I am soon starting a new game with a bunch of new people that I have never played with - and some of them I barely spoken to. I am going to be the GM and will introduce them into the setting that they do not know.

I talked to them and they impressed upon me that they would like a more roleplay-oriented game, with less min-maxing and turn-based combat. They apparently want to avoid centering the game around crunch (as they said, they did not like their previous group being much more interested in XP and loot than in the story or drama).

However, I am concerned that they do not want to disclose their expectations too much out of fear of having the story be bespoke smooth sailing, which would spoil the surprise part of the story.

Is there a technique (say, a short test, a questionnaire, survey, don't know) that I could use to get that information out of them? I would especially like to position them correctly on the Threefold System.

I am aware that the most obvious answer is "talk to the players", but as I don't know them that well it might not be as straightforward. Also, I am intending to do a one-off trial session to get them to taste the new system, so that would be a good opportunity to observe their style but that observation might be inaccurate due to everything being new.


4 Answers 4


Same Page Tool

There is such a thing. It's called the Same Page Tool. It does require you to talk to the players, but gives you a structured set of questions to work from that can guide that conversation.

There's really no way to do this that doesn't involve talking to them in some way, short of running campaigns and watching what they react to & what they do.

Campaign design can also matter a lot if you don't know what the players want yet. The best thing to do is focus on creating situations that have multiple resolutions (ie: you can solve the problem in a way other than beating things up). Early on in the campaign, see if they choose to talk, sneak, bribe, or do anything other than attack when given the chance. That'll tell you pretty quickly what to expect in the future.

  • \$\begingroup\$ A million times yes \$\endgroup\$ Commented Jul 22, 2014 at 13:59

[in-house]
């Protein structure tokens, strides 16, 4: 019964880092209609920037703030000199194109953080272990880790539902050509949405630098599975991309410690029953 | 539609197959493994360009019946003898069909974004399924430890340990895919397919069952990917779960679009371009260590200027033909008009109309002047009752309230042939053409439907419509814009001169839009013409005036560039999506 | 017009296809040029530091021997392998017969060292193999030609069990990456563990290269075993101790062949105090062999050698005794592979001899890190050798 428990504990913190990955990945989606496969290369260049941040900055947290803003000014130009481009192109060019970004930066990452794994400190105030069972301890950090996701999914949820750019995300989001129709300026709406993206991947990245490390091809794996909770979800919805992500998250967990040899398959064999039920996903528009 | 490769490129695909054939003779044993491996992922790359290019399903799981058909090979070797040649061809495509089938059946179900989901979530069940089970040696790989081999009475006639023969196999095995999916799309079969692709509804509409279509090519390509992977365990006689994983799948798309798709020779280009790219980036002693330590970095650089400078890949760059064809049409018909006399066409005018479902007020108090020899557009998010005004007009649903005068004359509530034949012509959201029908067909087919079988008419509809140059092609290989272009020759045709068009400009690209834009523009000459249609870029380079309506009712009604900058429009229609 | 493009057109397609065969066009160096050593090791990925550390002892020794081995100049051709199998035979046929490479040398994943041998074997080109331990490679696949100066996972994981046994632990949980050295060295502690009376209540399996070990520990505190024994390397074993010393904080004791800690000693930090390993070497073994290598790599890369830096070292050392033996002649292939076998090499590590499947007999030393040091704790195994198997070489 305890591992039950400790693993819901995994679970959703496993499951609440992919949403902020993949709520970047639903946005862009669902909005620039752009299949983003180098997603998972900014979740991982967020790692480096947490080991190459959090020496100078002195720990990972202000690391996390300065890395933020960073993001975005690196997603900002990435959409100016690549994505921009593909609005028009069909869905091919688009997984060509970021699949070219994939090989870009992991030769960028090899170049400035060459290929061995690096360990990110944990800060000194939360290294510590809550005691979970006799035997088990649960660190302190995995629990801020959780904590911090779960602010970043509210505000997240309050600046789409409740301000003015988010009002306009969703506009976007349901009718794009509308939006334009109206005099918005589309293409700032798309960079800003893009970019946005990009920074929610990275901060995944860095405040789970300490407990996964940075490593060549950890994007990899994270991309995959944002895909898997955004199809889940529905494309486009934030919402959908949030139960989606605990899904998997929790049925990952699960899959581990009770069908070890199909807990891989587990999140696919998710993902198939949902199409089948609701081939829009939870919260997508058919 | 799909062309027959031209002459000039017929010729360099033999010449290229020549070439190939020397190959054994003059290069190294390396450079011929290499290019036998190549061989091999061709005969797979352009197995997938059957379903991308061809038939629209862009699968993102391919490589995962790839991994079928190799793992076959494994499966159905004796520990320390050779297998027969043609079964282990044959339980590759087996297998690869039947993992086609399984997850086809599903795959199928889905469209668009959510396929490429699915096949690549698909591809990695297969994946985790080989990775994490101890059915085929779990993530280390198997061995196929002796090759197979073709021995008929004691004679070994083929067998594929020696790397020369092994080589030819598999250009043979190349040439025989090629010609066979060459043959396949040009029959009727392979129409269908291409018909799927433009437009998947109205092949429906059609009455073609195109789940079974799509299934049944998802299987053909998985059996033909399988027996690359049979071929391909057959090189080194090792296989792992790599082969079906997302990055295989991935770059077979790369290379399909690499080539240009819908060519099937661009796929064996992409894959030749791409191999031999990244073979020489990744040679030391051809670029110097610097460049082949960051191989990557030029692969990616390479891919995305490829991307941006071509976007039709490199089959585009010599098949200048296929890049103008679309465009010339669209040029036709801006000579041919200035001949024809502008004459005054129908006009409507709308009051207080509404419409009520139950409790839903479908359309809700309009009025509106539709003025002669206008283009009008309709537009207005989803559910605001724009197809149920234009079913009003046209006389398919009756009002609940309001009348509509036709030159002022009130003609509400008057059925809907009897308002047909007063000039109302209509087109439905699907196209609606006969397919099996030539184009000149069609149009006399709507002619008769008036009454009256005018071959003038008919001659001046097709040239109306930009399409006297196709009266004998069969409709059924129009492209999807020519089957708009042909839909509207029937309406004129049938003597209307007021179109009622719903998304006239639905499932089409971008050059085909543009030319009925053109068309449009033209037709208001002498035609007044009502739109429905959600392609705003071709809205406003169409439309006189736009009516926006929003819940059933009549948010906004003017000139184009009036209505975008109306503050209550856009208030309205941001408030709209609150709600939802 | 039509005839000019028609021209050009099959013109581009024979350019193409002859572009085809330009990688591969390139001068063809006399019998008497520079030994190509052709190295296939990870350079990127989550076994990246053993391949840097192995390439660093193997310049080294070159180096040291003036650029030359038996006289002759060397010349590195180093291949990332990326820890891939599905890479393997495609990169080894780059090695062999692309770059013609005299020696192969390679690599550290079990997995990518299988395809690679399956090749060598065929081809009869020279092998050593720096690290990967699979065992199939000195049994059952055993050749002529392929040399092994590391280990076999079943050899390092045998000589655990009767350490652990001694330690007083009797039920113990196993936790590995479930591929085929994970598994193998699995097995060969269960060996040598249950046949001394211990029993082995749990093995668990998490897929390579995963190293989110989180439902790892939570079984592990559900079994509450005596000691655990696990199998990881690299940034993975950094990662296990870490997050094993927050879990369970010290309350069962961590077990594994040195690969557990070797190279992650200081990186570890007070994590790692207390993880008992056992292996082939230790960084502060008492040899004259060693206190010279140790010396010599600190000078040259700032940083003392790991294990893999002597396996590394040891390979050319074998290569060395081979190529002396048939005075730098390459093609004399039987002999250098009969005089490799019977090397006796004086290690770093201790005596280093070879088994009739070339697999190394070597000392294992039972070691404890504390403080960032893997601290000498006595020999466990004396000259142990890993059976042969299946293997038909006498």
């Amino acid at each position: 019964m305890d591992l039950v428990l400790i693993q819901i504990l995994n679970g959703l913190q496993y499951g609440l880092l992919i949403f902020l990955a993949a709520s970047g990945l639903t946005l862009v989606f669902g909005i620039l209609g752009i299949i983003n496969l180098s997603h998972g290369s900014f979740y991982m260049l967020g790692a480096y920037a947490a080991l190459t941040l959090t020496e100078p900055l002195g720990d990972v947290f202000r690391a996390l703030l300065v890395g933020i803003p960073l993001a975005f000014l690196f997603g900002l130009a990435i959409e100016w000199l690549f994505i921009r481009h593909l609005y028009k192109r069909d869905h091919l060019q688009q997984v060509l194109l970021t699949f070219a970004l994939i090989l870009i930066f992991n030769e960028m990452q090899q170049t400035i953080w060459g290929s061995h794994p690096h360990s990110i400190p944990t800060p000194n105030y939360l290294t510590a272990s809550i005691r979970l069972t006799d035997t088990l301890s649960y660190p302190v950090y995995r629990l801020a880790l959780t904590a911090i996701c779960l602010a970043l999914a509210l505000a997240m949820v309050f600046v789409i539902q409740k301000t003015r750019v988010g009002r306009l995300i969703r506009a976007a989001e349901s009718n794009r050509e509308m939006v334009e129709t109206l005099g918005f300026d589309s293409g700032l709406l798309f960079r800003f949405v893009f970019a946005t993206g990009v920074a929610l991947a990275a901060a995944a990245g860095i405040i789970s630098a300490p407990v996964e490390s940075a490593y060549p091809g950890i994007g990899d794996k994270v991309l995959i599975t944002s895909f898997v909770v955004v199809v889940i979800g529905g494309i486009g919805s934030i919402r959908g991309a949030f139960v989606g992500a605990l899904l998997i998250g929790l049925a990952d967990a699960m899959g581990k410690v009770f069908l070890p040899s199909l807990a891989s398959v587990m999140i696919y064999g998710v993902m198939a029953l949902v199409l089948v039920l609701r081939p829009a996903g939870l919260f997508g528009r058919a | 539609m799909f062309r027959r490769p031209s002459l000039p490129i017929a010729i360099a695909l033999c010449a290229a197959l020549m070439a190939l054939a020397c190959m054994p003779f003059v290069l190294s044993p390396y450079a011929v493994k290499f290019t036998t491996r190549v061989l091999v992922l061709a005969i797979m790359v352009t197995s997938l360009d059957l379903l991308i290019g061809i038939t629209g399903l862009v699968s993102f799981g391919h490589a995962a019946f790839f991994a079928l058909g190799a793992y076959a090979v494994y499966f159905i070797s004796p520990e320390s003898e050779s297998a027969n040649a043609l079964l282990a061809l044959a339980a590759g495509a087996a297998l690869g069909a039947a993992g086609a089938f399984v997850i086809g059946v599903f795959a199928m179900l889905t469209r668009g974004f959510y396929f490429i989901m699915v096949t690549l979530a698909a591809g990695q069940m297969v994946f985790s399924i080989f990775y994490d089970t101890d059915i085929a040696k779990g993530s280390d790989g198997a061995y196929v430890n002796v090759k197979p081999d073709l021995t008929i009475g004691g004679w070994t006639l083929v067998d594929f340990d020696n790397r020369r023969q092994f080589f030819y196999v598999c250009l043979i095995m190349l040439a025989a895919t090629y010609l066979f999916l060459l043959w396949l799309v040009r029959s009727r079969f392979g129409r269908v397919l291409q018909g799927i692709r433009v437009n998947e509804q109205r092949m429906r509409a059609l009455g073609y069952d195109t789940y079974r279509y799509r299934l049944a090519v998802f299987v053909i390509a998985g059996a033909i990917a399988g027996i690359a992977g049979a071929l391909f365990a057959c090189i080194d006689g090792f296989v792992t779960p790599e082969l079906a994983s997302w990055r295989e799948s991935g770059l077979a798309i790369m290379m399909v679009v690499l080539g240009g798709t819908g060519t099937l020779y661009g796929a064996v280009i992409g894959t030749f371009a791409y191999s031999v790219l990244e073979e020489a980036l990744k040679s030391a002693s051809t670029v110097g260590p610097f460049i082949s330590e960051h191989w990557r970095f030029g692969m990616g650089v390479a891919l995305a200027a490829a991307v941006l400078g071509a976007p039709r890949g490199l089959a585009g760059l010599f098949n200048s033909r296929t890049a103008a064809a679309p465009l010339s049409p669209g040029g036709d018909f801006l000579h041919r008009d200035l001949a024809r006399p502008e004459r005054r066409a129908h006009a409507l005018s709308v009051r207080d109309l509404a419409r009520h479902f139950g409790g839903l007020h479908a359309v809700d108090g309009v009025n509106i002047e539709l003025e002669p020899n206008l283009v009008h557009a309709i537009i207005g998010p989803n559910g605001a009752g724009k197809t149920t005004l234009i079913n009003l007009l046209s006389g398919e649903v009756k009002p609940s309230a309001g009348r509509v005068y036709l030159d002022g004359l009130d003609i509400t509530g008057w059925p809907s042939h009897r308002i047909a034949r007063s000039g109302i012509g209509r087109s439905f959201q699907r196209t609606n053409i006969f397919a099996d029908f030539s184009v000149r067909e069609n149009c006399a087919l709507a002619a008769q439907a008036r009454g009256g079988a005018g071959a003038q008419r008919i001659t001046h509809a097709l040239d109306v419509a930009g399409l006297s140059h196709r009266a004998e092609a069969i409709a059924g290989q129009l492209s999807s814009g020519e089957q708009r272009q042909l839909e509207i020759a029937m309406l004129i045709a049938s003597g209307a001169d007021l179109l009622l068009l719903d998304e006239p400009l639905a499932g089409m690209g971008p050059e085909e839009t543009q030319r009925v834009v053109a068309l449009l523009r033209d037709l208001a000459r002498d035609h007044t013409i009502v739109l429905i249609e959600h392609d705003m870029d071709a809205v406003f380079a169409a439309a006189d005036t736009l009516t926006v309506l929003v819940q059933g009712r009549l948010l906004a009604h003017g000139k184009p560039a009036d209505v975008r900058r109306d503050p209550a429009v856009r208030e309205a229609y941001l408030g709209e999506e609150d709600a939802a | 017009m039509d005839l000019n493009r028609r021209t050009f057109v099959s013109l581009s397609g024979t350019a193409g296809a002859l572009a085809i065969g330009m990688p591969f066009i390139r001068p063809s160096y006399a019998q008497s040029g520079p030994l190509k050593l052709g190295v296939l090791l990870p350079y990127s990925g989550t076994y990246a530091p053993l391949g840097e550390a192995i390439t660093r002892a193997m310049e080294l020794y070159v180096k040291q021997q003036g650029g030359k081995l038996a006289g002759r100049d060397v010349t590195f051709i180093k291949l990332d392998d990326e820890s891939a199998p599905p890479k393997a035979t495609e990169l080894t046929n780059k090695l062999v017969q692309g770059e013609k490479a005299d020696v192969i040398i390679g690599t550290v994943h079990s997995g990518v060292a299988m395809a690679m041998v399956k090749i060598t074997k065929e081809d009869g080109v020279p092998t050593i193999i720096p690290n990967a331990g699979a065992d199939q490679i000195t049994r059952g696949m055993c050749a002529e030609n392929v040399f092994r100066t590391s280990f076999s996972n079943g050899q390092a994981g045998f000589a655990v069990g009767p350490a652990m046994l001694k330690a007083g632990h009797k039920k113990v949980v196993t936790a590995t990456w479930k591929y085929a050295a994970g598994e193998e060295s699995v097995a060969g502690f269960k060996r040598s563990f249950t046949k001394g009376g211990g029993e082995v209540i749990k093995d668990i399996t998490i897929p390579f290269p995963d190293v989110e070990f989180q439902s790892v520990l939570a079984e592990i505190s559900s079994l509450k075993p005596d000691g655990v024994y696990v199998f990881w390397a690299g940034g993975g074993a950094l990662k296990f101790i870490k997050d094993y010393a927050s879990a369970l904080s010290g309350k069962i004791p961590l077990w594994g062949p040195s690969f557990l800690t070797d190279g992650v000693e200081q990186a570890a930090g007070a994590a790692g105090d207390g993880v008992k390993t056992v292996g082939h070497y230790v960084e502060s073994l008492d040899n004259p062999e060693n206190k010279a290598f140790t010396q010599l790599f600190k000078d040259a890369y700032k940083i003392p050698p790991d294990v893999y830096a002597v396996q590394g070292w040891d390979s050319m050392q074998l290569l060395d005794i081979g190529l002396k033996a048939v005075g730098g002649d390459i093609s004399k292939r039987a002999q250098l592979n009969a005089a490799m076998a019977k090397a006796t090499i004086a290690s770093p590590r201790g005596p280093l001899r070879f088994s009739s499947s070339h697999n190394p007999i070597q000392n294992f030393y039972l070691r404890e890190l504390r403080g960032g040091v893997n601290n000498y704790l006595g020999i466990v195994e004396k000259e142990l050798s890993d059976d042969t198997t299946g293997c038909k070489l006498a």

• 4
    \$\begingroup\$ Don't forget that each player will have different wants and expectations for a given gaming experience. You are never going to bullseye all your players, the best you can hope to get is a good compromise that allows everyone (including you) to have fun. \$\endgroup\$ Commented Jul 22, 2014 at 16:08

I find that the opening session or two tends to center on feeling out the characters in general. The players, once interacting with each other for the first few times and being tossed into how your world and NPCs work might shift from the expectations. Think about almost every TV show you've seen - the pilot is usually more focused on making the characters look awesome and even if it paints a very distinct picture of what anyone should do in a situation, nothing is made in a vacuum. Compare any character half way into the first season of a show to the first episode and watch the changes come to the surface.

Thus my advice comes down to saving a few minutes after each session to ask your players what they enjoyed and found lacking about the session as it went. It's an easy way to find out if they like your style but found the character less fitting than planned, or if you spent too much time in a ballroom and not at an archaeological dig. Doing this at my own games has been a crucial part to my self esteem as a DM/GM/ST because my players are able to tell me if the session was weak and why, or if their head just wasn't in the session which removes a lot of second guessing for the next session's planning.


I just learned of this today but feel like sharing it immediately:

Metagame rewards survey


Created by member @SevenSidedDie inspired by this blog post (thanks for sharing!). I will definitely print a bunch of them and bring them to our next session. I feel our group can profit quite a bit by just reading the other players/GMs surveys (we normally have rotating GMs), just because this will increase the players awareness to certain issues.

Looking at the metagame rewards which are valued highly (or not at all) by people in your group will definitely give you a good idea of the direction in which you can direct your sessions such as to maximize fun for everybody involved.


There is one thing you can do, as a DM, that will help you get a feel immediately for what type of game they're hoping to play.

Build Their Characters With Them

Regardless of the system you are using, it pays to be around when you're a new DM inviting new players into a new setting/system to be with them during their character creation. It allows you to do the following things:

  • Teach them how to make a character in the new system
  • Get a feel for what type of character they want to make
  • Help them make a character that will be beneficial to the party as a whole
  • Avoid party-responsibility overlap
  • Keep the setting and tone consistent between characters in the same party

All of this, and it helps you build trust with your new players - showing that you are willing and able to help them into this new campaign, that you know what you are doing as DM, and that you are willing to help them learn what to do as players.


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